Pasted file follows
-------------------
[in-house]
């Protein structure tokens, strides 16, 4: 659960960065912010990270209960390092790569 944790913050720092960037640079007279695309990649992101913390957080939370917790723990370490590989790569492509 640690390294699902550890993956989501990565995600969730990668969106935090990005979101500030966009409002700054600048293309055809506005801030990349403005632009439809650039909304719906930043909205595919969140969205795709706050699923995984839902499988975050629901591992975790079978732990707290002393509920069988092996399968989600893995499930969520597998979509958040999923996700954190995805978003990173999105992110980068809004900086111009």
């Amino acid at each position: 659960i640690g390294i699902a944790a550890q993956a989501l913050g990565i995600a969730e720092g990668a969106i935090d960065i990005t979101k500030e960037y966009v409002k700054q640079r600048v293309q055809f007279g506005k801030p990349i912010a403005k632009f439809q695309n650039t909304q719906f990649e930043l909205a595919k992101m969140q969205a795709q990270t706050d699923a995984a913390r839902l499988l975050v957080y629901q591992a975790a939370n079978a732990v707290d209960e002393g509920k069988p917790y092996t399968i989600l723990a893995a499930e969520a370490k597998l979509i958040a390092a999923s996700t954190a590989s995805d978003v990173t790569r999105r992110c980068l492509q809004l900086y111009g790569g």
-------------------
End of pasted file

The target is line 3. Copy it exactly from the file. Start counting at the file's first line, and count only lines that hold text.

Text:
């Amino acid at each position: 659960i640690g390294i699902a944790a550890q993956a989501l913050g990565i995600a969730e720092g990668a969106i935090d960065i990005t979101k500030e960037y966009v409002k700054q640079r600048v293309q055809f007279g506005k801030p990349i912010a403005k632009f439809q695309n650039t909304q719906f990649e930043l909205a595919k992101m969140q969205a795709q990270t706050d699923a995984a913390r839902l499988l975050v957080y629901q591992a975790a939370n079978a732990v707290d209960e002393g509920k069988p917790y092996t399968i989600l723990a893995a499930e969520a370490k597998l979509i958040a390092a999923s996700t954190a590989s995805d978003v990173t790569r999105r992110c980068l492509q809004l900086y111009g790569g």